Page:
AVON -- At 120 pounds and covered in a carpet of long, thick blond fur, Temba the 18-month-old Tibetan mastiff towered over most of the other animals at St. Agnes School’s pet blessing Oct. 4.
Though he was one of the largest animals at the pet blessing, which marked the feast of St. Francis of Assisi, he also was one of the most docile animals at the event. As smaller dogs barked, sniffed and wagged their tails excitedly, he sat calmly beside his family members.
Owner Anne Aguirre noted that Temba is a valuable contributor to the family’s farm; he and the family’s other Tibetan mastiff patrol the farm at night, barking and keeping coyotes and other predators at bay.
Temba also relishes a role as the protector of the family’s four boys, three who are students at St. Agnes School.
"He’s fun to play with," said Aiden Aguirre, a third-grader at the school. "We play, and he goes where we are; he chases us."
At the pet blessing, Temba had another job: representing livestock and other large animals beloved by the students of St. Agnes. Families often bring such large animals as horses, goats and sheep to the outdoor blessing, but this year rain forced the event indoors, said Principal Gerald Benjamin.
Yet the indoor event still featured a wide variety of animals, including dogs, cats, bunnies, goldfish and hamsters.
"Today we are celebrating the artistry of God in nature as witnessed by all these wonderful creatures you have brought for Father (Richard) Beligotti to bless," Benjamin said.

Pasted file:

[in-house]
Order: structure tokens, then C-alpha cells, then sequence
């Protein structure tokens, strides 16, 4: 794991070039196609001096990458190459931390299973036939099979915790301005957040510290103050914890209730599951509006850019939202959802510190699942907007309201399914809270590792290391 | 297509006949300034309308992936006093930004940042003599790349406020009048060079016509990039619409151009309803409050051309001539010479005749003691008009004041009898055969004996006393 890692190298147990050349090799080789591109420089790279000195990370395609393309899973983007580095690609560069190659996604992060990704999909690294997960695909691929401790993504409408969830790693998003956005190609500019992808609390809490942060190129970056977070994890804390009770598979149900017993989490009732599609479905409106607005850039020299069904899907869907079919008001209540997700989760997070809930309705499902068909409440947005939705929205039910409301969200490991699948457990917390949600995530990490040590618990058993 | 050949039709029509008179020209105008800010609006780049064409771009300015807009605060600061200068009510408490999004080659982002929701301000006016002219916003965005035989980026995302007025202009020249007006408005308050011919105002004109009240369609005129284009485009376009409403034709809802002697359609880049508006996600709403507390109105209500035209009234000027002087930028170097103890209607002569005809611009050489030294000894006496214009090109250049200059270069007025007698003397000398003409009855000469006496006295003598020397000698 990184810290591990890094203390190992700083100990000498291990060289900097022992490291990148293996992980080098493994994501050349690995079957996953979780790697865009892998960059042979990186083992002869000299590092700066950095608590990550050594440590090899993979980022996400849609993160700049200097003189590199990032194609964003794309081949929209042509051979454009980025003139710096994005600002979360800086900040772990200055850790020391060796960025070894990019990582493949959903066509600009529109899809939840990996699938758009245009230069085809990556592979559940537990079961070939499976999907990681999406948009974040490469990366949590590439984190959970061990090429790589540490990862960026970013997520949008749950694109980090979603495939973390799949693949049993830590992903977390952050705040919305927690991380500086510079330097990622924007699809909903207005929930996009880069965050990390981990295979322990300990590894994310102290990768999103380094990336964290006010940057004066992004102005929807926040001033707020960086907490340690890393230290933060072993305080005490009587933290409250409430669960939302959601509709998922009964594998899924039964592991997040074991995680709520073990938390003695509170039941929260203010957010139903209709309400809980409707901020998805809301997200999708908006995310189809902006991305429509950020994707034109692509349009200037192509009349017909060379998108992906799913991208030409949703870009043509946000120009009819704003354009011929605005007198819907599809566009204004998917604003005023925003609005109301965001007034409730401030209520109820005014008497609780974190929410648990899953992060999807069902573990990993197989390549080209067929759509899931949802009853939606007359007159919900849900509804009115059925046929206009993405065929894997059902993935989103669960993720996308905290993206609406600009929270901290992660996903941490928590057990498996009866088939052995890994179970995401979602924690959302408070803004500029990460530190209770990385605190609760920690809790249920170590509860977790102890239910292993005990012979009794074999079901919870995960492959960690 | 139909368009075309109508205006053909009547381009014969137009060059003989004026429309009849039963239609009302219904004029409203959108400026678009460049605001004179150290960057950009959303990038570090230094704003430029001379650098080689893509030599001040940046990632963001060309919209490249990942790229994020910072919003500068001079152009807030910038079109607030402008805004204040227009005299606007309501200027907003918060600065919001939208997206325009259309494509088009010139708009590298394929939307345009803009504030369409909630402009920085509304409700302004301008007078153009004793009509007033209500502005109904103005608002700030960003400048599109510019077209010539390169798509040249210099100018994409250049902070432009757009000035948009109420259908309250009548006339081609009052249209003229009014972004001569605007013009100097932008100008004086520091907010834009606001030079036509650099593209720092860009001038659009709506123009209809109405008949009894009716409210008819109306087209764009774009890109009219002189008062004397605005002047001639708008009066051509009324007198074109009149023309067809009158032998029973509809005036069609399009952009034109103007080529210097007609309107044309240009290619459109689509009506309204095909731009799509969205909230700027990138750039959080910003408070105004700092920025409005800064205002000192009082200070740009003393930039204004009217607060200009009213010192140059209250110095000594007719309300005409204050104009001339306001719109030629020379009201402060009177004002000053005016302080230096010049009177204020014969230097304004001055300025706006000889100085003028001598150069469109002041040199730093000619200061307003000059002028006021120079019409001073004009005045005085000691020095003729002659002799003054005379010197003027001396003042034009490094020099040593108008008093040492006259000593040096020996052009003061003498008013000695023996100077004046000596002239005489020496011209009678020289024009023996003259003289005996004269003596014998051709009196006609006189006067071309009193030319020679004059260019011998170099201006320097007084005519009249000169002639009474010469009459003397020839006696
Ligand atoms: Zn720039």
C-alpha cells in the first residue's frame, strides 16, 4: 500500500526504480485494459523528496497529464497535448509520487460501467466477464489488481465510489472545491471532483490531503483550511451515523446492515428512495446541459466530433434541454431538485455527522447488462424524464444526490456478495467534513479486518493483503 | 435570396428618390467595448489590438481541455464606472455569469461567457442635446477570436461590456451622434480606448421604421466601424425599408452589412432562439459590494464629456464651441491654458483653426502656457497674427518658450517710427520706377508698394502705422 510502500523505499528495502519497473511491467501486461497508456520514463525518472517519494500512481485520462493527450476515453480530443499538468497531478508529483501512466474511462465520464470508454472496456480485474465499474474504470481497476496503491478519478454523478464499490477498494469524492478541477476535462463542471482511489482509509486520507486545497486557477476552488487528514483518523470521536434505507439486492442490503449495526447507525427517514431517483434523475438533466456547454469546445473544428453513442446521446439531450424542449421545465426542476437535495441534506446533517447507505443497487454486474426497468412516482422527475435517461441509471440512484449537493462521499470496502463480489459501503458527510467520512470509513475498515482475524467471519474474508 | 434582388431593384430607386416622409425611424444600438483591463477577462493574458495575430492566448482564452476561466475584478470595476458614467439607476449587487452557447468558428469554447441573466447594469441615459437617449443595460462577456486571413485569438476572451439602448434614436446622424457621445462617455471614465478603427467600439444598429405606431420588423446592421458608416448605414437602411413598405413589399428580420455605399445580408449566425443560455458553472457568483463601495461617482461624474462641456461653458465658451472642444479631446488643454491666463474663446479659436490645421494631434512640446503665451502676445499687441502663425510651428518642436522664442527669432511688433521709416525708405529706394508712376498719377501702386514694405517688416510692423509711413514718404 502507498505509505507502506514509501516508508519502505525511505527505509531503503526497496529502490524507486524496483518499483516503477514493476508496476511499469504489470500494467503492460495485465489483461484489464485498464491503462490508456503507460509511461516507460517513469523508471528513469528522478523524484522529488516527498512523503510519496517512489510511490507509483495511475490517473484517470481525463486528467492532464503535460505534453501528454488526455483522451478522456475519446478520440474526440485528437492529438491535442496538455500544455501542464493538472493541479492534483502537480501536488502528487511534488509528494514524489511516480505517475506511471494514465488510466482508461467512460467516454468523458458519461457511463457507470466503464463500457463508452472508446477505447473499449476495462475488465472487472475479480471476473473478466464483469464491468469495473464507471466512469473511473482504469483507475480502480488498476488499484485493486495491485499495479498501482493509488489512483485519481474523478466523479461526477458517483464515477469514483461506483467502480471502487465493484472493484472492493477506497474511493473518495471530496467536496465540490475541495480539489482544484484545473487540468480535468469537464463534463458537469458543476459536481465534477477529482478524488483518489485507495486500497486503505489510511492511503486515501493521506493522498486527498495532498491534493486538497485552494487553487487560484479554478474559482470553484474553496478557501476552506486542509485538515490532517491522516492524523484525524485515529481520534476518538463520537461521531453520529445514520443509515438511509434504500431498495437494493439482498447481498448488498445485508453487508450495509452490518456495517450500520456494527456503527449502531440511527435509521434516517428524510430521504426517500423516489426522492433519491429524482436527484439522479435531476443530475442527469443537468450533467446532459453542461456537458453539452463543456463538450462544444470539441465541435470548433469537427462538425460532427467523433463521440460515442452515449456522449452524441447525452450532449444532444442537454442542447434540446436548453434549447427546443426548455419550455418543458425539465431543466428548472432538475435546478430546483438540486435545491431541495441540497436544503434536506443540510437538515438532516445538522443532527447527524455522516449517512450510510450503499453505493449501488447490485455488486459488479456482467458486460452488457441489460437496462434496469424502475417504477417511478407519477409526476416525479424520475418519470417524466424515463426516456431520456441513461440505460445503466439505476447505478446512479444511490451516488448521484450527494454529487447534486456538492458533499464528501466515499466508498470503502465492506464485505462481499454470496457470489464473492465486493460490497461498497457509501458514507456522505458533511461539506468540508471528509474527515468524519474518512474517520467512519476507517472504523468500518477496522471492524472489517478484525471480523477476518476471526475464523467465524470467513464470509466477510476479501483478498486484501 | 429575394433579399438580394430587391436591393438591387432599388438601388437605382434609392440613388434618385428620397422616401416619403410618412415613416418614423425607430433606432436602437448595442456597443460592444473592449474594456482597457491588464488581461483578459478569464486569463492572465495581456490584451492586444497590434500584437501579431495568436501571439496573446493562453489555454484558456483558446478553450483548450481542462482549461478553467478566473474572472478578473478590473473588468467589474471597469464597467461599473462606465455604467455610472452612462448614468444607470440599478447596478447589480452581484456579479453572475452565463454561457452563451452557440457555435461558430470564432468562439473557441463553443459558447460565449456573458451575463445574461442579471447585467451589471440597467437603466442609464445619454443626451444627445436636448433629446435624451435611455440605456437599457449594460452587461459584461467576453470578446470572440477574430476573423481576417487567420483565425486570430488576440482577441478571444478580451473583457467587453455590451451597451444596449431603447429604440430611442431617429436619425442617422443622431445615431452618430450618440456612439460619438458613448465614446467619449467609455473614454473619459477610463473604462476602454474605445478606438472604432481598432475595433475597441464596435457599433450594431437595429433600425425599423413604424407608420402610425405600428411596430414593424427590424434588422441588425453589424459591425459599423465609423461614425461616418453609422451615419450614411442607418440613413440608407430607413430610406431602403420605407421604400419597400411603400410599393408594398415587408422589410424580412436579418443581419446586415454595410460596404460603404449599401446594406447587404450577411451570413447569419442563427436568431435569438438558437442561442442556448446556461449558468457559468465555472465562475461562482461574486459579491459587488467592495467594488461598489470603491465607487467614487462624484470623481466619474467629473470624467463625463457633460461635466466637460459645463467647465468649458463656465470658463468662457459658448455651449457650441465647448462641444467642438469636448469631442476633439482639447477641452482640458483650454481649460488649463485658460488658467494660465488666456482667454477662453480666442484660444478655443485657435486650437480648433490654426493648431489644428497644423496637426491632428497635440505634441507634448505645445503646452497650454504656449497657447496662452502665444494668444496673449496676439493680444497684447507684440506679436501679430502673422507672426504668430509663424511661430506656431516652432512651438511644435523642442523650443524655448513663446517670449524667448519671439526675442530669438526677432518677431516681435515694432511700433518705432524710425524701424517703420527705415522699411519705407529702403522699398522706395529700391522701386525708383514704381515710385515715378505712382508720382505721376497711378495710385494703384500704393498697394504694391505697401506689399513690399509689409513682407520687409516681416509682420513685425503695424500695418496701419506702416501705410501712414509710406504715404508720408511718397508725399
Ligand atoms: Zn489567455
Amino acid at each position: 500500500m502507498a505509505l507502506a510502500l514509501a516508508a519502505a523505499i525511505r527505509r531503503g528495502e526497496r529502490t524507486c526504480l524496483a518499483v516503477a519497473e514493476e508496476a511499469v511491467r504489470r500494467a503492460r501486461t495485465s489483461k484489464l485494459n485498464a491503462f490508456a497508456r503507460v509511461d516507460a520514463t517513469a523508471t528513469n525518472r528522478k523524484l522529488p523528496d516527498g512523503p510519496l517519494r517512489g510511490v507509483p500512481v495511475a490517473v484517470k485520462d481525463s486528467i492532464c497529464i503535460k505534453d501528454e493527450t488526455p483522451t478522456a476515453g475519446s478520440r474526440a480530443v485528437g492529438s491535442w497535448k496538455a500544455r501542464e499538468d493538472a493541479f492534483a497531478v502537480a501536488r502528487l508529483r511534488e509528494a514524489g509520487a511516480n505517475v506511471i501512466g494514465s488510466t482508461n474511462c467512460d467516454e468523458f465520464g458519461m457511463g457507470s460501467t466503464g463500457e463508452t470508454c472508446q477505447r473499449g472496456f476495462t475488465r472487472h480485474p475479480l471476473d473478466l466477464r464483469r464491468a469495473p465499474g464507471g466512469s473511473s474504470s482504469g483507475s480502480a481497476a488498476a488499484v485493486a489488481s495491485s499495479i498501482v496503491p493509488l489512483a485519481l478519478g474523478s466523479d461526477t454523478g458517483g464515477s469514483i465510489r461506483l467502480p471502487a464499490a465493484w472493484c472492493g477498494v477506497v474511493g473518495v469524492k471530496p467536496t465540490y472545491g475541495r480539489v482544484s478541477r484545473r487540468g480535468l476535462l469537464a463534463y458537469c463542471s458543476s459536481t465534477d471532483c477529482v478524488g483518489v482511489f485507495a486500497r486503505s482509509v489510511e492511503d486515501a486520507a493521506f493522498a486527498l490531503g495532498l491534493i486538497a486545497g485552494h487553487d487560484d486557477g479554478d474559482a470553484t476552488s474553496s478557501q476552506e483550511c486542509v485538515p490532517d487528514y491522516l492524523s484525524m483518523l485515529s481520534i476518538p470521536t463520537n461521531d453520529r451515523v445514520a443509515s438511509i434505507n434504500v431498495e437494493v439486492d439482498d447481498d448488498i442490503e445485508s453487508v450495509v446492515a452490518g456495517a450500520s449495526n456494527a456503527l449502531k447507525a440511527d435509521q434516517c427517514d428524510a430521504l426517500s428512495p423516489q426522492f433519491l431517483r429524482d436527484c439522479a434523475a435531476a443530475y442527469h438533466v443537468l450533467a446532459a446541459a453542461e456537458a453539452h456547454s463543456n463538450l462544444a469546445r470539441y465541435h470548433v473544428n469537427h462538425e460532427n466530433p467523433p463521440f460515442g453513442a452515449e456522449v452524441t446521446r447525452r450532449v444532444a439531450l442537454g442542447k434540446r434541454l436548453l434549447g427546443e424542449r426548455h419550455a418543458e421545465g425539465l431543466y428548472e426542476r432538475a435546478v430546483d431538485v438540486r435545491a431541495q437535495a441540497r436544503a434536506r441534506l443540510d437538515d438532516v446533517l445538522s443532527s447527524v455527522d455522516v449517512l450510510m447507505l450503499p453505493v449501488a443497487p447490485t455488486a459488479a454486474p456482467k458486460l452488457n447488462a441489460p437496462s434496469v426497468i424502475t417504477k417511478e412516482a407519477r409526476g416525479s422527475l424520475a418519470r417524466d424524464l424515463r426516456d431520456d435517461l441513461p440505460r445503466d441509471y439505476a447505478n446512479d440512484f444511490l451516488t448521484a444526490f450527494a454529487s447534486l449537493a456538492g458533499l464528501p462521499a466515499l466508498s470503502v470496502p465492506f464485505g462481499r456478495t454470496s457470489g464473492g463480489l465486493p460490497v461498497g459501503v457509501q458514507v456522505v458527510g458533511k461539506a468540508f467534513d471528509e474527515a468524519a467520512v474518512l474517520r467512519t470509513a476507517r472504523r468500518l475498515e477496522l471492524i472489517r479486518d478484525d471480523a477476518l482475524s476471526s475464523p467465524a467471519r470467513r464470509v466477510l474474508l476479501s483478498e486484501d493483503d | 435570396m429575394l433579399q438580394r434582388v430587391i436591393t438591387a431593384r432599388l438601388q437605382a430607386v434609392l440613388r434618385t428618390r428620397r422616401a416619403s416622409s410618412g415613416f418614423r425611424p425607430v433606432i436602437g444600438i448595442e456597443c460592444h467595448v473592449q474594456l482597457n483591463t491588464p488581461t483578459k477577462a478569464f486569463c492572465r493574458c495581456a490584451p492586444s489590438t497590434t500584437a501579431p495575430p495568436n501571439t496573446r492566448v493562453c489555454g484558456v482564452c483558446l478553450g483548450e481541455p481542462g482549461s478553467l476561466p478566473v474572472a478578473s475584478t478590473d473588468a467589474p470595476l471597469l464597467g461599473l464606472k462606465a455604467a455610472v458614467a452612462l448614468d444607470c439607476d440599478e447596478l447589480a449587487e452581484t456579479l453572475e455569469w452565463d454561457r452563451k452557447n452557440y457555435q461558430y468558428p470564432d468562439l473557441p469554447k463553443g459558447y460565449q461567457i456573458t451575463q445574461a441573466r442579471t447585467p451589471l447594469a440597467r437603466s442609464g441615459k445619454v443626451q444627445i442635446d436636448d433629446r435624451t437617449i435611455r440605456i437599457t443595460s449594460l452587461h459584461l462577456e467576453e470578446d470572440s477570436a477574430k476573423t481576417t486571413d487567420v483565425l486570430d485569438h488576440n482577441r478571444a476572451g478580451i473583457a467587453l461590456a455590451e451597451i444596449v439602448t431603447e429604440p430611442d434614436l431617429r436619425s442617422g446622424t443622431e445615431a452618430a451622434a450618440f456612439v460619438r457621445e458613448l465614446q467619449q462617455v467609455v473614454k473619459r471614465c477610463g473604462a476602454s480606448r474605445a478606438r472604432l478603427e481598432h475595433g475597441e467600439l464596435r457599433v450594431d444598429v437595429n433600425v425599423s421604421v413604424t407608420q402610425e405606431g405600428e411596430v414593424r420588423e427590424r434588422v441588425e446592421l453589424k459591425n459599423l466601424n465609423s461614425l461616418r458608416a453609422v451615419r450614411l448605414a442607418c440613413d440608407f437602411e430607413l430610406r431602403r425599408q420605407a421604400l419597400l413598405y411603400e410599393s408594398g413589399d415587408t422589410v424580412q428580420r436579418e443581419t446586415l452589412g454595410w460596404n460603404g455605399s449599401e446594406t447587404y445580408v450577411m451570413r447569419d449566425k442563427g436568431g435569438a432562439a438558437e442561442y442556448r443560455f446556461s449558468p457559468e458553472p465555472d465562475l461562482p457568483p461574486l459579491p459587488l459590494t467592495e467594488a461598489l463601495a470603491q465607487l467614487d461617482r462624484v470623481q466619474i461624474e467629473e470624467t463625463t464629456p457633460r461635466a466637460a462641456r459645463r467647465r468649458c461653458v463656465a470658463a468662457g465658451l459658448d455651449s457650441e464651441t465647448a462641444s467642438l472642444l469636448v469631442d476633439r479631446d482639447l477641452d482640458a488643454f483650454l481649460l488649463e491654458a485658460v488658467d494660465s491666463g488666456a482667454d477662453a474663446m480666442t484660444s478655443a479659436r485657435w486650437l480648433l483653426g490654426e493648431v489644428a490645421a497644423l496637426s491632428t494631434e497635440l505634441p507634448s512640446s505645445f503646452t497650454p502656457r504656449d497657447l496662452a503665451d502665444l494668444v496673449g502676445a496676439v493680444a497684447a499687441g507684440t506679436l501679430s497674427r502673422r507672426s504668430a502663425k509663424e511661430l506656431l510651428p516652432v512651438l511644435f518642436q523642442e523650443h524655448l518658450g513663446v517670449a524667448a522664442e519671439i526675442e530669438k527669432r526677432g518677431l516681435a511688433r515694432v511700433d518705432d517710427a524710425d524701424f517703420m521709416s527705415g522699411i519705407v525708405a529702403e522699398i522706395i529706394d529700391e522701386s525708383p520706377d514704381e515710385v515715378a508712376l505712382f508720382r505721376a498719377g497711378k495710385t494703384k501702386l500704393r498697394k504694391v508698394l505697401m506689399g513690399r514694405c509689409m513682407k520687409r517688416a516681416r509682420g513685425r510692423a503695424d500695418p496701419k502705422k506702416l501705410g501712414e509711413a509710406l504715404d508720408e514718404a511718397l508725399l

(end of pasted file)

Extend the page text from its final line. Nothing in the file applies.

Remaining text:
After the blessing many families spoke about the important role that their animals play in their lives. Animals also were held in high regard in the Bible, noted Father Beligotti, an assisting priest of the St. Agnes, Avon; St. Paul of the Cross, Honeoye Falls; and St. Rose of Lima cluster. He noted that during the great flood, God saved not only Noah and his family but two of every creature.
"That’s what we celebrate: how God manifests -- shows himself -- in all of his creatures," Father Beligotti said.
Several families told stories of how they themselves had saved animals. That was the case with One-Eyed Gerry, a rescued cat who was blessed at the event.
"She’s a stray who showed up on our porch in the middle of winter," said Dixon Robin, 11, a sixth-grader at the school.
The family took pity on the feline, fed her and took her to the vet, who told them that it appeared the cat had suffered a severe infection in her eye, and the eye had been removed by another vet. He also was able to tell them the correct sex of the cat, which is why she is named Geraldine, rather than the family’s original choice of Gerald.
Mom Helena Robin said Gerry shows her great love and affection for her adopted family members by bringing them offerings of dead animals. She said Gerry has been able to teach her children important life lessons.
"Our pets are one of God’s blessings to us, to teach us happiness and companionship, and it teaches kids that they need to care for things other than themselves," Helena Robin said.
Pets also are able to shepherd their human families through difficult times, noted mom Julie Welch, whose 7-year-old son, Thomas, showed off the family’s 1-month-old bunnies, Little Nut Brown and Hotbunny. The family adopted the bunnies’ parents during a difficult time.
"We got them because grandma was sick with cancer, and we decided to get bunnies to comfort them during a hard time," Welch noted.
Pets also bring their families joy. That was the case with Charlotte, who adopted the Brinkerhoff family about five years ago.
"We found her in our back yard," said 11-year-old Will Brinkerhoff. "Because she’s a rescue, she’s a lot nicer than any other dogs that I’ve had. She’s always playing around."
Mary Beth Brinkerhoff, Will’s mom, noted that Charlotte loves playing ball, hurtling off a dock into water and licking faces to wake up people from naps.
"We think God sent her to us," she said.